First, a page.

Cambridge, Mass.: Harvard University Press (1995)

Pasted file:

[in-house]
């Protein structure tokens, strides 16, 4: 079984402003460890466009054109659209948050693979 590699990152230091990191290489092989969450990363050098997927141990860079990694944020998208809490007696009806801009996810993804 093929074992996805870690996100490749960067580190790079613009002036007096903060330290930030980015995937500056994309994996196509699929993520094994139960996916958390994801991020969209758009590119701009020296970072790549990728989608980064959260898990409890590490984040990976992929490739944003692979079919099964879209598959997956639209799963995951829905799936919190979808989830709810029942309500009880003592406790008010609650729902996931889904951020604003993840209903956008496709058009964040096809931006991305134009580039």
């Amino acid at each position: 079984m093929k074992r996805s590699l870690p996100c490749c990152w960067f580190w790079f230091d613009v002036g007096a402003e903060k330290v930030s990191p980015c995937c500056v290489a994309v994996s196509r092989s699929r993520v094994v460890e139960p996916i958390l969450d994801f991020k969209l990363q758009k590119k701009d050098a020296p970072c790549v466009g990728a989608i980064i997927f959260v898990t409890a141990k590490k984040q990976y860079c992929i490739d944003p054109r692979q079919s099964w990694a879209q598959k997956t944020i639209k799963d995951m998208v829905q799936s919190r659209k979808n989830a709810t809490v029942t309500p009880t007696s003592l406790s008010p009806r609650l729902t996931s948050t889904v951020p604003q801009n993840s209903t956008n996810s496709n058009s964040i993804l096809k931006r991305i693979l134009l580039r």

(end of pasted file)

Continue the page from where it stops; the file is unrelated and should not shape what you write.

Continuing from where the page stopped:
Widespread interest in Frege's general philosophical writings is, relatively speaking, a fairly recent phenomenon. But it is only very recently that his philosophy of mathematics has begun to attract the attention it now enjoys. This interest has been elicited by the discovery of the remarkable mathematical properties of Frege's contextual definition of number and of the unique character of his proposals for a theory of the real numbers. This collection of essays addresses three main developments in recent work on Frege's philosophy of mathematics: the emerging interest in the intellectual background to his logicism; the rediscovery of Frege's theorem; and the reevaluation of the mathematical content of The Basic Laws of Arithmetic. Each essay attempts a sympathetic, if not uncritical, reconstruction, evaluation, or extension of a facet of Frege's theory of arithmetic. Together they form an accessible and authoritative introduction to aspects of Frege's thought that have, until now, been largely missed by the philosophical community.